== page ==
-O in 6.8.1-candidate

Duncan Coutts duncan.coutts at worc.ox.ac.uk
Fri Oct 19 07:21:13 EDT 2007

On Fri, 2007-10-19 at 10:42 +0100, Simon Peyton-Jones wrote:
> | In general the users should never have to modify the .cabal file. For
> | the common settings that we expect the user to want to control Cabal
> | provides configure flags.
> |
> ....
> | The idea is that instead of having to find the options for each
> | implementation you might want to use, that Cabal knows the right
> options
> | for each compiler to use a feature like optimisation or profiling or
> | whatever.
> You have a clear mental model of how Cabal is intended to be used --
> although it also provides trapdoors (like ghc-options) for when the
> intended path isn't adequate.  But that mental model is much clearer
> to you and the other Cabal developers than it is to Cabal users like
> Serge and me.
> Would it be worth writing a new section in the Cabal manual that
> describes the "intended use model" for Cabal, for the benefit of Cabal
> users?  That way you'd be able to explain this stuff once and for all.
> Documentation often focuses on the knobs ("turn the steering wheel to
> make the car change direction"), and omit the larger mental model of
> what is going on ("cars should be driven on a road").

Yes. Here's a new introduction for the user's guide. Comments and
improvements welcome.


  <sect1 id="intro">
      Developers write Cabal packages. These can be for libraries or
      executables. This involves writing the code obviously and also creating a
      <literal>.cabal</literal> file. The .cabal file contains some information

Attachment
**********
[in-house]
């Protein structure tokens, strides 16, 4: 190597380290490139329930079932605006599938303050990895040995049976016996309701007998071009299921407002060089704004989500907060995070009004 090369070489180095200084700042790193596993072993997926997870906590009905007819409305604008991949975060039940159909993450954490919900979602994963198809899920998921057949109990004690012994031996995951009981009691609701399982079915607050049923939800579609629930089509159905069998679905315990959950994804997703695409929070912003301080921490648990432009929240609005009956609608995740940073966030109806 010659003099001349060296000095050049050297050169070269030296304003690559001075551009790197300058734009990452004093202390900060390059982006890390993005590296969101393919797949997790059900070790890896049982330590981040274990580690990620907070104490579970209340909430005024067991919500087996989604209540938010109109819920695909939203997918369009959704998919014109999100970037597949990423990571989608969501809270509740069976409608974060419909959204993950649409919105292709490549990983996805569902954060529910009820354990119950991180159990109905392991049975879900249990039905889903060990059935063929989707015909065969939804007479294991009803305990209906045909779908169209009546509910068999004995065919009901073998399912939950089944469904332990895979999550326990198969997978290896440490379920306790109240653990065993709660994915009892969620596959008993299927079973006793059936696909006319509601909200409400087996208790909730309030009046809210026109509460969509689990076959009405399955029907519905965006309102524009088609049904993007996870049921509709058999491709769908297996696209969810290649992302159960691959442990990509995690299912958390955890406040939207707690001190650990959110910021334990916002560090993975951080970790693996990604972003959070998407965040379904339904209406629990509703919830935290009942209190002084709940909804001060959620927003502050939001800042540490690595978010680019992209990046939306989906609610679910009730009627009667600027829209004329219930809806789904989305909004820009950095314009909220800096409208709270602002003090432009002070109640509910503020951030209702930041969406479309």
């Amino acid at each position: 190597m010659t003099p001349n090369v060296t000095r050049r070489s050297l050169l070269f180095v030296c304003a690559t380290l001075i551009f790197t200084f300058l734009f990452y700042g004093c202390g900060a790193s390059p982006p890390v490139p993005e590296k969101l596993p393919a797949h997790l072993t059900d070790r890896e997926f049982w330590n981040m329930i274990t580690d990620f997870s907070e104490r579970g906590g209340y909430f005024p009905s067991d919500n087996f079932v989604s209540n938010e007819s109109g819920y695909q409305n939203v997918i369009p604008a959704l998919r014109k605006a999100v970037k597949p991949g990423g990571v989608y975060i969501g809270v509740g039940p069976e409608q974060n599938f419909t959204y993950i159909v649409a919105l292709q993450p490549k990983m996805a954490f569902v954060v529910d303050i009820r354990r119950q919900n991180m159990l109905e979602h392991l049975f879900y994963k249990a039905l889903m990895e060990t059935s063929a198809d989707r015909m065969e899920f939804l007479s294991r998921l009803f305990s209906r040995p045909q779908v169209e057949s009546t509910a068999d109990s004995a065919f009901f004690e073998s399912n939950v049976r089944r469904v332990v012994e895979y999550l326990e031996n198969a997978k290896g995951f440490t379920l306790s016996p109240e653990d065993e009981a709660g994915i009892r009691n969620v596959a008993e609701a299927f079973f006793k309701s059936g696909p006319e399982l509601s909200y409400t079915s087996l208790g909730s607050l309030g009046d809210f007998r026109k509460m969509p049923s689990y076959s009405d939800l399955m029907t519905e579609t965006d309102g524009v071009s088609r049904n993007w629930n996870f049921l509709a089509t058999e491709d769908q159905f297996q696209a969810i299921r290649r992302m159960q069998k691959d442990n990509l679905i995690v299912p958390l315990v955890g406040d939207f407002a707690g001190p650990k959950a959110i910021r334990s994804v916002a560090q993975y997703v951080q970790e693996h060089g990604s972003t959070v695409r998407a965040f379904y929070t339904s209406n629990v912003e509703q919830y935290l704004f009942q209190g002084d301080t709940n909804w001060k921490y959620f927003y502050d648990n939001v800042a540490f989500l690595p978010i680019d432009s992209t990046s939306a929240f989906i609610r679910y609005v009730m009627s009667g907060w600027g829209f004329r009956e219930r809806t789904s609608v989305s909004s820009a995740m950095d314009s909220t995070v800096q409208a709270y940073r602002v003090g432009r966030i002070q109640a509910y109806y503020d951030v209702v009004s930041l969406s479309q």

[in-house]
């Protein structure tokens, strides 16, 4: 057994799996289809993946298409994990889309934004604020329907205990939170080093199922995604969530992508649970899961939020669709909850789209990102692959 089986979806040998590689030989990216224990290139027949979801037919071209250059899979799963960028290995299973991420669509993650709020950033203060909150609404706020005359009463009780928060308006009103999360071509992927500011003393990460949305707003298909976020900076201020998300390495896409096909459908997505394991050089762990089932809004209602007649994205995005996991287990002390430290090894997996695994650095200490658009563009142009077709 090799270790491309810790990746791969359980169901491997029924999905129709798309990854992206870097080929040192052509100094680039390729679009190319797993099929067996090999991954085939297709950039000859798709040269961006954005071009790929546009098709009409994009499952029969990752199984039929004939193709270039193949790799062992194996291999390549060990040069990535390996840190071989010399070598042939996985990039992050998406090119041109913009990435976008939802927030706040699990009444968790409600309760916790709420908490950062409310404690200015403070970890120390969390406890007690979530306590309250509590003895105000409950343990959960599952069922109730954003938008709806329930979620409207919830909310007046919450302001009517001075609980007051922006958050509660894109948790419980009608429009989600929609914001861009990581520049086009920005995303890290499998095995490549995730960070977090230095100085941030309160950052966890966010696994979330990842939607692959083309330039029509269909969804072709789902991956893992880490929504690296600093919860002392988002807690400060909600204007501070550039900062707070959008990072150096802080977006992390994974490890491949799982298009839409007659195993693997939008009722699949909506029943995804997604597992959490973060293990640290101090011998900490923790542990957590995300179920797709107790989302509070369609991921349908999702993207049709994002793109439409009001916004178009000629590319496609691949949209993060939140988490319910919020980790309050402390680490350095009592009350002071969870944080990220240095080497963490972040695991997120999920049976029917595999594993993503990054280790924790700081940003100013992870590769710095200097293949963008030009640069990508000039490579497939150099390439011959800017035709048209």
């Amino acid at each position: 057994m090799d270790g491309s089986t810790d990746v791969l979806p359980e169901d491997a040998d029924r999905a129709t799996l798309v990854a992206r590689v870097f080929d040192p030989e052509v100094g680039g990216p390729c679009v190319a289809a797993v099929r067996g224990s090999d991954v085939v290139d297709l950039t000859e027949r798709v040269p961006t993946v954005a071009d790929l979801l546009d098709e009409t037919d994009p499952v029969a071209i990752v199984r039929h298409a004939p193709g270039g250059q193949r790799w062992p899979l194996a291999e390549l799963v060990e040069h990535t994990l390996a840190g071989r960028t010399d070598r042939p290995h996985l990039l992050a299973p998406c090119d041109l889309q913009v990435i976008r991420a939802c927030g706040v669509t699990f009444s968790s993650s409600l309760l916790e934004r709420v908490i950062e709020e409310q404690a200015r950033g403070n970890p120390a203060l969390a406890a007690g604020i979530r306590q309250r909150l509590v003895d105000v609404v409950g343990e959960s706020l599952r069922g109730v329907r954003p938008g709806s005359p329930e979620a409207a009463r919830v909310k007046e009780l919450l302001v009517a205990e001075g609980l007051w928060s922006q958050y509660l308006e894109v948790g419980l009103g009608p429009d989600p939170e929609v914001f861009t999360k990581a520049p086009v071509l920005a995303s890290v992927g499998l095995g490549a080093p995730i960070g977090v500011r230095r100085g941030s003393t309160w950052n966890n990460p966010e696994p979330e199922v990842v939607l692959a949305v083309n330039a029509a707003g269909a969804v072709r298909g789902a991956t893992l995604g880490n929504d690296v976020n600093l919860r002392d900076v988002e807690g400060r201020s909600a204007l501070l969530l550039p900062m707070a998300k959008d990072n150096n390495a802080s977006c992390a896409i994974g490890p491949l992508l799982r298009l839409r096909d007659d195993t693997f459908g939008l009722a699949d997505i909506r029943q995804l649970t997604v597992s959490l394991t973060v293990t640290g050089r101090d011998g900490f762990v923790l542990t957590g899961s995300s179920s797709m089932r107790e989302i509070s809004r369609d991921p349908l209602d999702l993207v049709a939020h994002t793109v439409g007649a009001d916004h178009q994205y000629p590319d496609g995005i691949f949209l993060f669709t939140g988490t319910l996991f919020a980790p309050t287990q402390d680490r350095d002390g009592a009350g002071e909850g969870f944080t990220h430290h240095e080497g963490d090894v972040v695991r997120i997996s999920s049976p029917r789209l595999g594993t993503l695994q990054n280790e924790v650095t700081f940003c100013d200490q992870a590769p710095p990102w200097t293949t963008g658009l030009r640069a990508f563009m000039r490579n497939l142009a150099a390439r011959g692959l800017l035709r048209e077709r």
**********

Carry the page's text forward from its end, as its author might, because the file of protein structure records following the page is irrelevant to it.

about the package. Some of this information is needed to actually build
      the package and some is just useful for identifying the package when it
      comes to distribution.
name:     Foo
version:  1.0

  build-depends:   base
  exposed-modules: Foo
      Users install Cabal packages so they can use them. It is not expected
      that users will have to modify any of the information in the
      <literal>.cabal</literal> file. Cabal does provide a number of ways for
      a user to customise how and where a package is installed. They can decide
      where a package will be installed, which Haskell implementation to use
      and whether to build optimised code or build with the ability to profile
tar -xzf Foo-1.0.tar.gz
cd Foo-1.0
cabal-setup configure --with-compiler=ghc-6.4.2 --prefix=$HOME --user
cabal-setup build
cabal-setup install
      One of the purposes of Cabal is to make it easier to build a package with
      different Haskell implementations. So it provides abstractions of
      features present in different Haskell implementations and wherever
      possible it is best to take advantage of these to increase portability.
      Where necessary however it is possible to use specific features of
      specific implementations. For example one of the pieces of information a
      package author can put in the package's <literal>.cabal</literal> file is
      what language extensions the code uses. This is far preferable to
      specifying flags for a specific compiler as it allows Cabal to pick the
      right flags for the Haskell implementation that the user picks. It also
      allows Cabal to figure out if the language extension is even supported by
      the Haskell implementation that the user picks. Where compiler-specific
      options are needed however, there is an "escape hatch" available. The
      developer can specify implementation-specific options and more generally
      there is a configuration mechanism to customise many aspects of how a
      package is built depending on the Haskell implementation, the Operating
      system, computer architecture and user-specified configuration flags.
name:     Foo
version:  1.0

  build-depends:   base
  exposed-modules: Foo
  extensions:	     ForeignFunctionInterface
  ghc-options:     -Wall
  nhc98-options:   -K4m
  if os(windows)
    build-depends: Win32

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